Do nail salons increase skin cancer risks?

Acta Eruditorum

Abby Van Voorhees

Dr. Van Voorhees is the physician editor of Dermatology World. She interviews the author of a recent study each month.

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In this month’s Acta Eruditorum column, Physician Editor Abby S. Van Voorhees, MD, talks with Loretta Davis, MD, about her recent JAMA Dermatology article, “Further Investigation Into the Risk of Skin Cancer Associated With the Use of UV Nail Lamps.”

Dr. Davis: After a JAMA Dermatology case report described squamous cell carcinoma on the hands of two women who had frequently used nail lamp devices, concern for safety was raised. Subsequent studies showed that these devices mainly emit UVA similar to tanning beds but at much smaller levels. Other researchers used mathematical models to show that a subject is only exposed to a small amount of UVA and thus the risk for carcinogenesis is relatively small. However, until our study, no one had performed random samplings of UV light exposure from actual devices in salons.

Based on our study, we found that clients receive only a small amount of ultraviolet light with each treatment and thus the skin cancer risk per visit is very small and likely remains small with even multiple exposures. However, the in vivo risk for an individual over a lifetime has yet to be measured.

The topic has been controversial and more studies need to be performed. However, all the medical based studies to date have shown a low risk for skin cancer development.

Dr. Van Voorhees: Tell us about your study. What specifically did you look at and what did you find?

Dr. Davis: We performed a random sampling of 17 nail lamps in 16 different salons. We used a light meter that measures light in the wavelength range of both UVA and UVB, specifically 280-400 nm. We measured the irradiance in the different devices in five different locations within the device. We then calculated the energy that one’s hand would receive while using the device in one treatment. Next, we calculated the number of visits per device that it would take to reach a point that may induce damage to the skin. The point we used was 60J/cm2 which is an energy that has been shown to induce DNA damage in keratinocytes. Finally, assuming a person on average goes to the salon once every three months, which may be an underestimation, we then calculated the number of months it would take a person to reach this threshold.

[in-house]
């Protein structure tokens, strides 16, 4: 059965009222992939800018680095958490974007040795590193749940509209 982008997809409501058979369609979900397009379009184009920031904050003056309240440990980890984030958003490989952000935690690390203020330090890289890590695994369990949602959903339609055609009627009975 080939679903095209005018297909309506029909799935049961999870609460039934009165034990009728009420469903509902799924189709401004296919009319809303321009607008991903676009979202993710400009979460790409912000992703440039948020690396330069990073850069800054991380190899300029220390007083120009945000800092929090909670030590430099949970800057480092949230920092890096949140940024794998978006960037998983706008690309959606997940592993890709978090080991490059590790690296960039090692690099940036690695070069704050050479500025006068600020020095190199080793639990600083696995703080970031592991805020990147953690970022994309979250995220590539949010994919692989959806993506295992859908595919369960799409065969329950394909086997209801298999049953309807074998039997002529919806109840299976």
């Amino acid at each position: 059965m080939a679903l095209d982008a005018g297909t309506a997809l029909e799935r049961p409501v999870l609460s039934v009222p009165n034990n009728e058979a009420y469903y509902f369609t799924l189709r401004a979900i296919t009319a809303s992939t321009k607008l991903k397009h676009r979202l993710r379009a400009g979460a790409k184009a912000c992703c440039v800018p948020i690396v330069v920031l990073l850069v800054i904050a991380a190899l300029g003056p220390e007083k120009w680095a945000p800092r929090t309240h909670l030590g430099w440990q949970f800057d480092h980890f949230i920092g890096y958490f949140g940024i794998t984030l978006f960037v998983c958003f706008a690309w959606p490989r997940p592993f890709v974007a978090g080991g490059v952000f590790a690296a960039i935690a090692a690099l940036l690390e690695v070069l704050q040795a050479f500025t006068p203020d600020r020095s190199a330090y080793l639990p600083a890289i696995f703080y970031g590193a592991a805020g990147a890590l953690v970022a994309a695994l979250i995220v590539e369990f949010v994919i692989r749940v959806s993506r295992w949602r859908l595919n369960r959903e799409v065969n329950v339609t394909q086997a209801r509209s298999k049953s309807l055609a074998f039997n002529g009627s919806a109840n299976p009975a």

We found that the amount of UV energy emitted by these devices is quite small; therefore, one can assume there is only a minor risk to the user. [pagebreak]

Dr. Van Voorhees: Did the units emit only UVA? Were other wavelengths of light identified such as UVB wavelength light?

Dr. Davis: We used a light meter which measured wavelengths encompassing both UVA and UVB. However, similar to previous studies, we found that the devices emitted mainly UVA.

Dr. Van Voorhees: Given the output of these units and the time of exposure to the skin of the digits do you feel that DNA damage is occurring in the skin secondary to the lamp exposures? What else did you find?

Dr. Davis: Based on the results of our study, we can only assume that DNA damage occurs once a person has received enough UV energy to reach the threshold of 60J/cm2. One very important point that our study highlights is the fact that the lights we measured emitted a wide range of energy. For example in table 1, light #2 emitted almost no measurable energy compared to light #11. Therefore, one would have a higher risk of skin damage from light #11 compared to light #2.

Dr. Van Voorhees: Did you limit your study to salons? Did you look at findings for home units?

Dr. Davis: Our study was limited to salons and did not include home units. It would be important to look at home units in future studies.

Dr. Van Voorhees: Is there an upper limit to the number of nail manicure visits that we should be recommending for our patients? Other recommendations?

Dr. Davis: That is a difficult question to answer. The answer to this question lies in the specific device being used, and this is something that neither you or your patient will know unless it is specifically measured. We found a wide range of wattage in the bulbs in these devices and showed that higher wattages correlated with higher UV energy exposure. Therefore, the recommended number of visits would be based on the individual device and would have to fall under the number determined to reach the threshold for DNA damage.

So, while there is a small risk with each exposure, there will be individuals who put themselves at increased risk by visiting nail salons monthly or even weekly ultimately reaching the threshold for DNA damage.

Therefore, we strongly recommend the routine use of UV protection in the form of gloves with only the nails exposed and/or sunscreen.

Dr. Davis is professor and chief of dermatology at Georgia Regents University. Her article was published online on April 30 by JAMA Dermatology. JAMA Dermatol. Published online April 30, 2014. doi:10.1001/jamadermatol.2013.8740.